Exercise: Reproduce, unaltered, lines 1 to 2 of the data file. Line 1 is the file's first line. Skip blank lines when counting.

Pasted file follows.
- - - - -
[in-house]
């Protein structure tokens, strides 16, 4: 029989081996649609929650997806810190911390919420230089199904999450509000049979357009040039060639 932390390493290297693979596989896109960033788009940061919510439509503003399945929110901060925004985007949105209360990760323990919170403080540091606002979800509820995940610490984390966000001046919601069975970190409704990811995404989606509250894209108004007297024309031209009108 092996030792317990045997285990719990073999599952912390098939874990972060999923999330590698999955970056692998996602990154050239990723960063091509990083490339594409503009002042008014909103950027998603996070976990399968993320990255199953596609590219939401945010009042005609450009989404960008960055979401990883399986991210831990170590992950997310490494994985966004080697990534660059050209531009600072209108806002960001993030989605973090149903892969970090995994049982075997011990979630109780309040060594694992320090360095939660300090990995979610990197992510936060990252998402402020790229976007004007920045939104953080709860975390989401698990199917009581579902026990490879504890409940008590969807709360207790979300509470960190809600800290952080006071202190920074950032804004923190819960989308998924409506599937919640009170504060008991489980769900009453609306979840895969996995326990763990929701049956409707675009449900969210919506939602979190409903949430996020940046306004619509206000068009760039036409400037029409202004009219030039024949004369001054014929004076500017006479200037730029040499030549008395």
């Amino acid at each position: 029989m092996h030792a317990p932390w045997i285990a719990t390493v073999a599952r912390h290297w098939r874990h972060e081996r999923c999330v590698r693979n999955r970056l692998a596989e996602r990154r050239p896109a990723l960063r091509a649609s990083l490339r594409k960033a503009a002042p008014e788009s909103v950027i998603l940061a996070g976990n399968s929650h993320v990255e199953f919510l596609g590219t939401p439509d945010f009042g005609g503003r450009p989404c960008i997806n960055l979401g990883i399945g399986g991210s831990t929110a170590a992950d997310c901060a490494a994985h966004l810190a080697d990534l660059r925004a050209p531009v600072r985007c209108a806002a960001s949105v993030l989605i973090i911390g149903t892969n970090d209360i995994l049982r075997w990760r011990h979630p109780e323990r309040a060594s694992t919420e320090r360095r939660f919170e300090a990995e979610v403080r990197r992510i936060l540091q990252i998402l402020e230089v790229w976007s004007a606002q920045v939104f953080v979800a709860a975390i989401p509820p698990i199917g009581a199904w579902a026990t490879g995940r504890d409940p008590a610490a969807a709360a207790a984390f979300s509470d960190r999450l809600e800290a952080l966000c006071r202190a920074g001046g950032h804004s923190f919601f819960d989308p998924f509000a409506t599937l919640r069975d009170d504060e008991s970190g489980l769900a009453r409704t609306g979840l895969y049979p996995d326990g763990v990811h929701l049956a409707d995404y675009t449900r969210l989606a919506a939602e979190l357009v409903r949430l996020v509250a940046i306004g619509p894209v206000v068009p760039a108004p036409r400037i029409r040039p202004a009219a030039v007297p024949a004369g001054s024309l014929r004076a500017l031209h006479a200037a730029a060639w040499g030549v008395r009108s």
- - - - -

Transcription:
[in-house]
């Protein structure tokens, strides 16, 4: 029989081996649609929650997806810190911390919420230089199904999450509000049979357009040039060639 932390390493290297693979596989896109960033788009940061919510439509503003399945929110901060925004985007949105209360990760323990919170403080540091606002979800509820995940610490984390966000001046919601069975970190409704990811995404989606509250894209108004007297024309031209009108 092996030792317990045997285990719990073999599952912390098939874990972060999923999330590698999955970056692998996602990154050239990723960063091509990083490339594409503009002042008014909103950027998603996070976990399968993320990255199953596609590219939401945010009042005609450009989404960008960055979401990883399986991210831990170590992950997310490494994985966004080697990534660059050209531009600072209108806002960001993030989605973090149903892969970090995994049982075997011990979630109780309040060594694992320090360095939660300090990995979610990197992510936060990252998402402020790229976007004007920045939104953080709860975390989401698990199917009581579902026990490879504890409940008590969807709360207790979300509470960190809600800290952080006071202190920074950032804004923190819960989308998924409506599937919640009170504060008991489980769900009453609306979840895969996995326990763990929701049956409707675009449900969210919506939602979190409903949430996020940046306004619509206000068009760039036409400037029409202004009219030039024949004369001054014929004076500017006479200037730029040499030549008395």